Where a listing applicant has more than one class of securities apart from the H shares, the total securities of the listing applicant held by the public (on all regulated markets including the Hong Kong Stock Exchange) must be at least 25% of the issuer’s total issued share capital. However, the H shares must not be less than 15% of the issuer’s total issued share capital, and have an expected market capitalisation at the time of listing of not less than HK$50 million (Rule 8.08(1)(b)).
Exchange’s Discretion to Accept Lower Public Float (Rule 8.08(1)(d))
For large companies, with an expected market capitalisation in excess of HK$10 billion, the percentage required to be in public hands, may, at the Exchange’s discretion, be lower (but not lower than 15%) provided that:
- the Exchange is satisfied that the number of securities and their distribution will enable the market to operate properly with a lower percentage;
- the issuer makes appropriate disclosure of the lower prescribed percentage of public float in the listing document;
- the issuer confirms the sufficiency of public float in successive annual reports after listing; and
- a sufficient proportion (to be agreed in advance with the Exchange) of any securities to be marketed contemporaneously in and outside Hong Kong, must normally be offered in Hong Kong.
This public float waiver is available only on initial listing. It cannot be applied for post-listing if the issuer subsequently satisfies the HK$10 billion market capitalisation requirement.
(f) Minimum Number of Shareholders at Time of Listing
Securities new to listing must have an adequate spread of shareholders. The number will depend on the size and nature of the issue, but there must be a minimum of 300 holders.
In addition, not more than 50% of the securities in public hands at the time of listing can be beneficially owned by the three largest public shareholders (Rule 8.08(3)).
After listing, there is no requirement for a minimum number of shareholders. The issuer must however comply with the minimum public float requirement.
(g) Market Capitalisation
The expected market capitalisation at the time of listing of a new applicant must be at least HK$200 million and the expected market capitalisation of the securities held by the public must be at least HK$50 million. If a PRC issuer is listing under the Market Capitalisation/Revenue/Cash Flow Test or Market Capitalisation/Revenue Test it must have an expected market capitalisation at the time of listing of HK$2 billion or HK$4 billion, respectively. Most companies at the time of initial flotation have a market capitalisation of around HK$200 million. Further issues of securities of a class already listed are not subject to this limit, and, in exceptional cases, a lower expected initial market capitalisation may be acceptable, although the Exchange will have to be satisfied as to the marketability of the securities.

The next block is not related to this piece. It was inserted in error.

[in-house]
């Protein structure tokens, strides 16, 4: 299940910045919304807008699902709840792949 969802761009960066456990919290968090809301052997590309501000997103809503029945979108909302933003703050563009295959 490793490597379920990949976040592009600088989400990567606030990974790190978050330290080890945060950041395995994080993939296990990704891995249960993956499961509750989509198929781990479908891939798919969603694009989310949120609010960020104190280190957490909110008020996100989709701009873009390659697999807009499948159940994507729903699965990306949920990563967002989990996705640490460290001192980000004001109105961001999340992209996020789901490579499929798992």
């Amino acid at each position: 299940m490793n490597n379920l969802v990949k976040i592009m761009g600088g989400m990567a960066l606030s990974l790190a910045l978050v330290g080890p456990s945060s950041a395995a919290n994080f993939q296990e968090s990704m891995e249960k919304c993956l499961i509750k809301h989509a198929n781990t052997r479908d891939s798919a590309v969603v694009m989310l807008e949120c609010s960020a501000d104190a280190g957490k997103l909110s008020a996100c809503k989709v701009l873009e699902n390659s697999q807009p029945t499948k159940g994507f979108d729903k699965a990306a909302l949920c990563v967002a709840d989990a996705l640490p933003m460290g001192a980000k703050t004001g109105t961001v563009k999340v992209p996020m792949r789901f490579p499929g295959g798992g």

Determination of Market Capitalisation at Time of Listing
The expected market capitalisation at the time of listing is calculated on the basis of all issued share capital of the issuer including not only the class to be listed on the Exchange but also any other classes of securities of the issuer that are either unlisted or listed on other regulated markets at the time of listing (Rule 1.01).
The expected issue price of the securities to be listed on the Exchange is used in determining the market value of other classes of securities which are unlisted or listed on other regulated markets (Rule 8.09A). Accordingly, in the case of an H share issuer which also has an A share listing, the expected issue price of the H shares will also be applied to the A shares and any unlisted shares in determining the PRC issuer’s market capitalisation at the time of listing.
(h) Working Capital Sufficiency (Rule 8.21A)
A listing applicant must include a working capital statement in the listing document. In making the statement, the applicant must be satisfied after due and careful enquiry that it and its subsidiary undertakings have sufficient working capital for the group’s present requirements, that is for at least the next 12 months from the date of publication of the listing document. Applicants whose business is wholly or substantially the provision of financial services and whose solvency and capital adequacy are subject to prudential supervision by another regulatory body are not required to comply with this provision. The applicant’s sponsor must provide written confirmation to the Exchange that:
- it has obtained written confirmation from the listing applicant as to the sufficiency of the working capital available to the group for at least 12 months from the date of the listing document; and
- it is satisfied that this confirmation has been given after due and careful enquiry by the applicant and that the persons or institutions providing finance have stated in writing that the financing facilities exist.
(i) Competing Businesses
The Main Board Rules allow competing businesses of an applicant’s directors and controlling shareholders provided that full disclosure is made at the time of listing and, in the case of the directors, on an on-going basis (Rule 8.10). The Exchange may also require the appointment of a sufficient number of INEDs to ensure that the interests of the general body of shareholders are adequately represented.